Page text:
Jan 12, 2018 in Analysis

Genre Analysis

Bram Stoker’s book “Dracula” is one of the most singular multignere books ever written. The book was written at a time when superstition and fantastic tales of monsters were common. The notion of dracula continues to peremeate modern cultural society through Halloween costumes, TV shows, and in films. The modern day persons both young and old enjoy spine chilling stories about vampires, all of which drawn from Stoker’s “Dracula” (Reed, 2006).

A multigenre paper on “Dracula” is appropriate as this is a text which makes use of many genres in conveying its message. The story is not only a nightmare, but rather a statement on humanity and the monsters in our society. The story of Count Dracula is conveyed to the reader through a series of telegrams, newsletters, letters, journal entries. However, Count Dracula is not offered a voice and perspective.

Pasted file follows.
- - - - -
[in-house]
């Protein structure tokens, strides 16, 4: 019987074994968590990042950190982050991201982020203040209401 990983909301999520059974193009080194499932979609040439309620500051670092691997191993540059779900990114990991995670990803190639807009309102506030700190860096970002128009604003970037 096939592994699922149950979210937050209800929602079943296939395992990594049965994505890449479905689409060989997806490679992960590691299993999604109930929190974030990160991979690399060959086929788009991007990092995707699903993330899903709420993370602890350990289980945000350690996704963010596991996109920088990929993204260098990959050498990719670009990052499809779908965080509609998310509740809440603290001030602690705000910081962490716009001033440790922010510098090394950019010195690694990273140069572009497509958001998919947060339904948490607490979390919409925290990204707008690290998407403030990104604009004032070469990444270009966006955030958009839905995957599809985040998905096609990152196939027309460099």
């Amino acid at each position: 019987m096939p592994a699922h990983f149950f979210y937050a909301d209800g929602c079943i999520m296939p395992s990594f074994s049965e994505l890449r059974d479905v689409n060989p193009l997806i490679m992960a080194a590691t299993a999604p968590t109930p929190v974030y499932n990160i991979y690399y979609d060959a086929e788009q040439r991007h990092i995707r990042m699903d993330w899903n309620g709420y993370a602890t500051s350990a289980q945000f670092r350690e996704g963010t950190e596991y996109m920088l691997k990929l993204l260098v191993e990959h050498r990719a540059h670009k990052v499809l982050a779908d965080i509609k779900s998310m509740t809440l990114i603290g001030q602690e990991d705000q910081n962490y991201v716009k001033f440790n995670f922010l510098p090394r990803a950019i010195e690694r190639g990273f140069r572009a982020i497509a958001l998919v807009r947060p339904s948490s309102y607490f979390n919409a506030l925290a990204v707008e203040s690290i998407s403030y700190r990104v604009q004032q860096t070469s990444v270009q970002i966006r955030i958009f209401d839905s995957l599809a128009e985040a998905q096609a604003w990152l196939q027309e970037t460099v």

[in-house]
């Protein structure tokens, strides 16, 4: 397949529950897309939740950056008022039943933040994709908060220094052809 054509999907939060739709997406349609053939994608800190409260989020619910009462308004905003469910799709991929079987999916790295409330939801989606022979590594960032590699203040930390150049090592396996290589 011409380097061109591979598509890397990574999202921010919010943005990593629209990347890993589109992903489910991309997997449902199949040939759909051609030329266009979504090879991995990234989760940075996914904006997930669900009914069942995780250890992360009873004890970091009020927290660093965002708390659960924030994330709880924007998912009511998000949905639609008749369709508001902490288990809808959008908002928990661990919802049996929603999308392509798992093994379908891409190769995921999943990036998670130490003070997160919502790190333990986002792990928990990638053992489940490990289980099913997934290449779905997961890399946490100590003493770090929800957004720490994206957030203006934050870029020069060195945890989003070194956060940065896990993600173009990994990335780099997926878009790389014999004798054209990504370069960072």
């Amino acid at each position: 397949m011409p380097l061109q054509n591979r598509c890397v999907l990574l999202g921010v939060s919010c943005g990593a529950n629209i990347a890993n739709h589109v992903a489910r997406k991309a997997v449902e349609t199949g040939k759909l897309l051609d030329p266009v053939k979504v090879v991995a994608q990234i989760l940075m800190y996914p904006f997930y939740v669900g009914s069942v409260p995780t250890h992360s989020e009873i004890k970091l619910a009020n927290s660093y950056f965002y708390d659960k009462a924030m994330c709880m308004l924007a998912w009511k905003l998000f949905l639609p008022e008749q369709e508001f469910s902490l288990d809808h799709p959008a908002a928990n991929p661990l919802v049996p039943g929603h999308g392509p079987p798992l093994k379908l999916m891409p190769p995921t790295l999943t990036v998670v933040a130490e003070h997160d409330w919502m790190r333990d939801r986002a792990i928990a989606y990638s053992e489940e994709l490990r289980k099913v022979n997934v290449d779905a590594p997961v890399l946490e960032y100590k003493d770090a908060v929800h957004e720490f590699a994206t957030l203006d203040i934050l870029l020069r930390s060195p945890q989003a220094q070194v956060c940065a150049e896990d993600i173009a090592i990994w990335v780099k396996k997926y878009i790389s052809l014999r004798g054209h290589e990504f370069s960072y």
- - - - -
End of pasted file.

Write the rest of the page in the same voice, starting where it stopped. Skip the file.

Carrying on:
The text is multigenre, since it encompasses many different forms of literature composition. The text is a fiction, yet it does not belong to the conventional novel, essay, poem, or drama as it incorporates all these aspects trandomly in the text. Stoker’s Count Dracula fits the fiction classification, since the happenings that are recounted in the text are not fact. It conforms to aspects of fiction, though it lacks the conventional first or third person narration. It, however. incorporates some aspects of non-fiction, since it discusses aspects of historical relevance and makes reference to actual places such as London. The text makes use of poetry in that, a large part of it makes use of poetical devices and structure. For instance, Count Dracula’s journals are written in a poetical manner. Drama is also employed in the text as it makes use of conversation in which Count Dracula’s goes for a job interview which is depicted in a dramatized fashion (Reed, 2006).

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